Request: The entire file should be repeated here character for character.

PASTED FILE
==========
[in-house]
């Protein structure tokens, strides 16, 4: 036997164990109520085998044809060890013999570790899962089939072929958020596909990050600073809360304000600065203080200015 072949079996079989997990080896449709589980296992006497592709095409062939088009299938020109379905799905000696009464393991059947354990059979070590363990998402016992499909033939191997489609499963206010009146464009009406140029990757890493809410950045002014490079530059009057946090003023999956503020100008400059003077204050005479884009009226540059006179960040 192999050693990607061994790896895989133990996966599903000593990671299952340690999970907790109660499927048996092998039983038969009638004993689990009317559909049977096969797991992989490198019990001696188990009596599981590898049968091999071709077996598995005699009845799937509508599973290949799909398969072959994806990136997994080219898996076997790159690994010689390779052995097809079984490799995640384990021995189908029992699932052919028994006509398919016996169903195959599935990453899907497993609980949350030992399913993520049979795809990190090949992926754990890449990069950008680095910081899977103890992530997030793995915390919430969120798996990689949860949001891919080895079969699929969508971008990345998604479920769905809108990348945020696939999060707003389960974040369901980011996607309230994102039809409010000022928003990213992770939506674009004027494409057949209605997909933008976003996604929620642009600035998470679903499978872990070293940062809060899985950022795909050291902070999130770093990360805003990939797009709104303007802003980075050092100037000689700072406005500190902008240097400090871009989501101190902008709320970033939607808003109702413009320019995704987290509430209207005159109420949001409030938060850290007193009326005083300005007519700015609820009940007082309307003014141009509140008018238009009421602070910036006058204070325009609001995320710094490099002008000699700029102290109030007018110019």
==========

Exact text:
[in-house]
């Protein structure tokens, strides 16, 4: 036997164990109520085998044809060890013999570790899962089939072929958020596909990050600073809360304000600065203080200015 072949079996079989997990080896449709589980296992006497592709095409062939088009299938020109379905799905000696009464393991059947354990059979070590363990998402016992499909033939191997489609499963206010009146464009009406140029990757890493809410950045002014490079530059009057946090003023999956503020100008400059003077204050005479884009009226540059006179960040 192999050693990607061994790896895989133990996966599903000593990671299952340690999970907790109660499927048996092998039983038969009638004993689990009317559909049977096969797991992989490198019990001696188990009596599981590898049968091999071709077996598995005699009845799937509508599973290949799909398969072959994806990136997994080219898996076997790159690994010689390779052995097809079984490799995640384990021995189908029992699932052919028994006509398919016996169903195959599935990453899907497993609980949350030992399913993520049979795809990190090949992926754990890449990069950008680095910081899977103890992530997030793995915390919430969120798996990689949860949001891919080895079969699929969508971008990345998604479920769905809108990348945020696939999060707003389960974040369901980011996607309230994102039809409010000022928003990213992770939506674009004027494409057949209605997909933008976003996604929620642009600035998470679903499978872990070293940062809060899985950022795909050291902070999130770093990360805003990939797009709104303007802003980075050092100037000689700072406005500190902008240097400090871009989501101190902008709320970033939607808003109702413009320019995704987290509430209207005159109420949001409030938060850290007193009326005083300005007519700015609820009940007082309307003014141009509140008018238009009421602070910036006058204070325009609001995320710094490099002008000699700029102290109030007018110019």